P Files--How far do you go with them at a department level?

Discussion in 'Army Pay, Claims & JPA' started by Scally, Jun 8, 2009.

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  1. I wonder if anyone can lend me some advice regarding P Files, or more specifically Troop/Section personnel files. What is the official line on them? I have been to a few units before where it was highlighted on an Logistic Support Inspection that holding detailed information on soldiers at the department level is a big no no; when I mean detailed I am referring to the following areas: Passport Number and Dates, NOK, Family member names and DOB’s, Family Addresses, TV Licence Details, Copies of Full Driving Licences and Insurance Doc’s and so on.

    I was lead to believe that the only information that should be held by a department head covers areas that are required to allow the smooth running of the department i.e. Trade related information and basic personnel information such as, Service Number, DOB etc. All other information should be held by the clerks with the main P File both for traceability and security.

    It was recently highlighted on a Pre-ALSI that we should have detailed P Files in the department. I have and a look through a few JSP’s but they seem a little ambiguous. Can anyone point me in the right direction? This is a genuine question, not a Barrack Room Lawyer issue. I want to make sure I am going by the book when it comes to holding detailed personnel information on my guys.

    Many Thanks
  2. Why would you even need a lot of that information at department level?
  3. Quick answer I don’t know… basic information is okay and widely used at the department level, but more in-depth stuff would be used so rarely it would be in danger of going out of date by the time it is required.

    I get the feeling that when people make new forms up on their computer; they automatically try to populate the whole page with random information gathering exercises. Take driving licences and car insurance documents for instance, very useful in Germany but why do we need to gather that information in the UK? And passports, they are a legal document issued to an individual who is then legally responsible for its care and use. With that in mind, why is the security of the document being compromised by individuals wanting copies of it for their records, isn’t the passport number and date on JPA enough??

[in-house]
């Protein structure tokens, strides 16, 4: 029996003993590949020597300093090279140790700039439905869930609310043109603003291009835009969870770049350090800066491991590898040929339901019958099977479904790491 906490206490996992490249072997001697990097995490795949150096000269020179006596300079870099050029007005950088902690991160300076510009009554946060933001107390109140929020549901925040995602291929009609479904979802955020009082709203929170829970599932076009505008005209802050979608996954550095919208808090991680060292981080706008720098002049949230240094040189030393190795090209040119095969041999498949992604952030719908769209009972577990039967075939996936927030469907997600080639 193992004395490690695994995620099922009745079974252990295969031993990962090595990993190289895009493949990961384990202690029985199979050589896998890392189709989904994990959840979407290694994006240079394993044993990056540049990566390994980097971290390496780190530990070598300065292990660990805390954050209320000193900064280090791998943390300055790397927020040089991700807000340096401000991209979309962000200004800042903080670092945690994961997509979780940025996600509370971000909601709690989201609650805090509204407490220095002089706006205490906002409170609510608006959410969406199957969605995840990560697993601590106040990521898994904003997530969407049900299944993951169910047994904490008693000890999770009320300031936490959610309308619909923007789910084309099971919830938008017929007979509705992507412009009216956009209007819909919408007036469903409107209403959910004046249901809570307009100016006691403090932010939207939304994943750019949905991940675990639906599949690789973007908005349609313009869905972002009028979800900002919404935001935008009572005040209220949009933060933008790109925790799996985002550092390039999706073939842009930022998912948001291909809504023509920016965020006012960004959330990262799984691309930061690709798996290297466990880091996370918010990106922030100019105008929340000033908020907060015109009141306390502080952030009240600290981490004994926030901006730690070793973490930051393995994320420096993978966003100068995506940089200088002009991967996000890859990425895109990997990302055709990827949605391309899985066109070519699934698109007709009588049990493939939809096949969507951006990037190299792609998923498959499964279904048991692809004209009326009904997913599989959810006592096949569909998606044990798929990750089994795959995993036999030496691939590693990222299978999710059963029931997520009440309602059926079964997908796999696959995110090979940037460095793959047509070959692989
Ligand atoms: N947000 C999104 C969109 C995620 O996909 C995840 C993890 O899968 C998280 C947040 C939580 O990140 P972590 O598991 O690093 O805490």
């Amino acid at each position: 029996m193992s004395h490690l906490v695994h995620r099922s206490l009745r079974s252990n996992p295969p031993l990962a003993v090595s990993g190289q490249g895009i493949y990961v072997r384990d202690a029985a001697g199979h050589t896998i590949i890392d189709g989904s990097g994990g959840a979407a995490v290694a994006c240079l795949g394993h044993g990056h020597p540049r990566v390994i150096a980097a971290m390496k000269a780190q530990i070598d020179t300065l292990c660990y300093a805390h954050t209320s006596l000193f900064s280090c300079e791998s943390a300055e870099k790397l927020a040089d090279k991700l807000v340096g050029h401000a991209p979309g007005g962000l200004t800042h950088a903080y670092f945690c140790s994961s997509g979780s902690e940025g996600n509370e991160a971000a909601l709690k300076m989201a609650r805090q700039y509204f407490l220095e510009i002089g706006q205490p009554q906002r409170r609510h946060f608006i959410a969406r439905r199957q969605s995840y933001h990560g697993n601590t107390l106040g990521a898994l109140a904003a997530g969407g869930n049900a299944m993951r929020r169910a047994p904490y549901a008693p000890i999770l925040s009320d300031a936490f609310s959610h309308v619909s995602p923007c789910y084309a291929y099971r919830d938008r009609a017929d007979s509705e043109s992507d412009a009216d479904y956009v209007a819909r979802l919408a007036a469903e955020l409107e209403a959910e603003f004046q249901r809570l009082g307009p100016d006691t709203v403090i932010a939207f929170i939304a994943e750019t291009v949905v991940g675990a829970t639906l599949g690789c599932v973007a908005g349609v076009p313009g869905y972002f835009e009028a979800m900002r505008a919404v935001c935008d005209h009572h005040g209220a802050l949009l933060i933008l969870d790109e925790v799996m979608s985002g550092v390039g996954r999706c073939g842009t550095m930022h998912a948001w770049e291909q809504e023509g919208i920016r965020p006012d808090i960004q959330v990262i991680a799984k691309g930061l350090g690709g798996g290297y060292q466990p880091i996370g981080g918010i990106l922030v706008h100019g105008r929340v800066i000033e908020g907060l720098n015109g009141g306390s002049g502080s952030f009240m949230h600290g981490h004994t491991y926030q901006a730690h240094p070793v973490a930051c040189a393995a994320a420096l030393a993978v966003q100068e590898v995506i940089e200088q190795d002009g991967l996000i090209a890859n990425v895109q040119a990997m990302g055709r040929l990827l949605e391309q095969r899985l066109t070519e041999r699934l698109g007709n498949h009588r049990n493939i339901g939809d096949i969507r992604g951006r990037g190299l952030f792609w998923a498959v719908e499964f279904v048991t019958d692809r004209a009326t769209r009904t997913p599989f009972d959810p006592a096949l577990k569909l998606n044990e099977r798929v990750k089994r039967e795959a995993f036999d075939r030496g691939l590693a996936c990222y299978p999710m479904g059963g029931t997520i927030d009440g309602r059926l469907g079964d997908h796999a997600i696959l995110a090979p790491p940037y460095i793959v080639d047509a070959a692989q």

4. TV Licence Details - Bit of a scientific wild arrsed guess here, but I bet you do that for the singlies but not the pads? Why is that?

    Copies of Insurance Doc’s - Why would you WANT that? I've seen them having to be shown annually to get a car pass by the juniors, but keeping a copy?

    Also - NO WAH - What's the ALSI? (I'm familiar with the LSI bit which I know is annual, has its name changed?).

    Well done for asking the question anyway, rather than just making it up as you go along, I'll be interested in any definitive answers.

    On the button!
  5. Arrr sorry, ALSI is Arms Logistic Support Inspection, same thing they have just changed the name, another exercise in randomness I guess.

    Your points are spot on to what I am thinking; why do we need all this information. I personally have always been a little reluctant when it comes to relinquishing my personnel details to someone who I think does not require it. I can understand a clerk in the process of their duties, but not a line manager.
  6. msr

    msr LE

    Sounds like a data protection disaster area to me.

    All the info you need should be held on JPA anyway. The rest is frankly bizarre.

  7. Mileage claims.

    You need to have business insurance to claim your mileage back for duty travel. I had an OC who refused to authorise any journeys using a private vehicle unless he'd seen a copy of your insurance certificate.
  8. We still run the risks of 'Old' meeting 'PC'. Years ago when greatest source of accurate detail on an individual was to be found in the Tp Comd/Sgt's notebook because they had the face contact with their people and had the time to corolate and confirm. 15 - 20 years of Cold War bored stupid routine allowed that to be verified.

    But we now find ourselves in the age of responsability (sorry - blame) and one point of entry information, legalised cr@p. All the information that any level of command requires is avail at the click of a button....problem one begins. Old school still requires returns from the unit level...why?? cos the system is not being used, or developed as it was promised in the user manual.

    What good is the notebook when the owner is deployed for 6 months away from the source because of a gap in manning??

    Why are management repeatedly punished for not being able to provide data that has rock-all to do with them when we are ordered to tell the soldiers that it is the 'individual's' responsibility to ensure that all the vehicle documents are in order or that the Emergency Contact details are up to date or their passport should be valid?

    Middle Management are always plagued with the same problems, too few people, too little control, too many returns of complete bone info required 10 minutes ago..... The systems are there, we need to understand them, use them and trust them. Before we can do that you as a Tp Sgt or Comd are piZZing in the wind.

    Where there is Blame...there is a Claim.....horse biscuits!!!!!!!!!!!!!!!!